Profile: She looks out for NJ consumers, businesses in dealings with utilities

Director of Rate Counsel Stefanie Brand represents those who otherwise would be without representation

Stefanie Brand, director of the New Jersey Division of Rate Counsel
Who she is: Stefanie Brand

What she does: Director of the New Jersey Division of Rate Counsel

Why she counts: The agency represents the interests of businesses and consumers in utility cases involving gas, electric, water/sewer, cable TV, and telecommunications that come before the state Board of Public Utilities. Her office is also instrumental in shaping policies emerging from the executive branch and the Legislature, as well issues decided by the Federal Energy Regulatory Commission and PJM Interconnection, the operator of the nation’s largest power grid.

Age: 54

Where she lives: Lambertville

Education and former jobs: Graduate of Barnard College; received her law degree from Columbia University. Served as a clerk to former Associate Justice of the New Jersey Supreme Court Gary Stein. Worked in private practice for five years, mostly doing environmental litigation, before joining the Division of Law in the state attorney general’s office, eventually rising to assistant attorney general. Appointed by former Gov. Jon Corzine in 2007 as director of the Division of Rate Counsel.

Why she likes working in the public sector: “To me, it is very rewarding and you get to deal with policy issues. It is not easy being in this job because someone is always mad at you. Still, I feel I’m representing people who otherwise would not be represented. That is a very gratifying feeling.’’

Why ratepayers might like her: Her office brought a filing against the state’s second-largest electric utility — Jersey Central Power & Light — alleging the company was earning more than what regulators had approved. While the case is still undecided, an administrative law court judge ruled last month that the utility should collect $107 million less from its 1 million customers. The BPU will decide the the case sometime this spring.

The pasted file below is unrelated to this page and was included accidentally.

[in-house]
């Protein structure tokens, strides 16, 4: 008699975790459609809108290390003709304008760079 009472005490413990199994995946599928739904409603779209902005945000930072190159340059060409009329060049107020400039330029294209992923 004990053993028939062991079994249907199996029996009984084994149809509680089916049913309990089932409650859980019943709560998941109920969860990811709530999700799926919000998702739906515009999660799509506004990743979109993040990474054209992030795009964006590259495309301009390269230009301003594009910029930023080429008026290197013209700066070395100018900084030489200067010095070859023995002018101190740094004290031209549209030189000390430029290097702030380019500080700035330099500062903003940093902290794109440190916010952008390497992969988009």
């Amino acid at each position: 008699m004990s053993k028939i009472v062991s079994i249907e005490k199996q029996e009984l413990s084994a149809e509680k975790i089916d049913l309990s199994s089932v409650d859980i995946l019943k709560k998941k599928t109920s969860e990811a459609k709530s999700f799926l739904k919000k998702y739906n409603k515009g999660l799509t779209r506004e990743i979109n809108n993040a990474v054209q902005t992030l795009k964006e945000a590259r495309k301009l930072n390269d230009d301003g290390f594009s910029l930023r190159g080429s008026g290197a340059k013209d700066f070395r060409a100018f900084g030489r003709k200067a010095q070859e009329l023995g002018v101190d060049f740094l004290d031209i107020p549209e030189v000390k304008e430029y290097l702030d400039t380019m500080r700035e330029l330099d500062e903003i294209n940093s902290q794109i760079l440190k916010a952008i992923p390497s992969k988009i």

Her biggest frustration: “We are a very small band of merry warriors and we are up against some of the biggest companies in the state,’’ Brand said, noting that it is difficult to match those companies’ resources. “It’s very important to me we produce the same quality of work. It’s a real tribute to my staff (we do).’’

Her biggest challenge: “Making sure ratepayers’ interests are taken into account all the time,’’ she said. In doing so, she has irked some clean-energy advocates by opposing new subsidies to promote emerging technologies as well as energy efficiency by adding new surcharges to utility bills.

“There is a need for society to pick up certain costs — such as making sure people can afford to pay their bills. But when you start subsidizing people who are making a profit, that’s where it becomes unfair.

Brand has irked advocates solar developers by repeatedly saying the subsidies given to the sector to promote the technology should be winding down. “You really want to provide subsidies where they are serving a larger public purpose,’’ she said.

What you didn’t know about her: Brand is a long-suffering Mets fan. Both her mother and father were diehard Brooklyn Dodger fans who transferred their allegiance after “their” team moved west to the New York-based National League franchise when it got started in 1962. Her late brother was also a big Mets fan and the author of very popular blog on the team and two books about being a fan of the franchise.

How she relaxes: Likes to travel and spend time at a home she owns on Long Beach Island. She also dabbles in painting, particularly watercolors.

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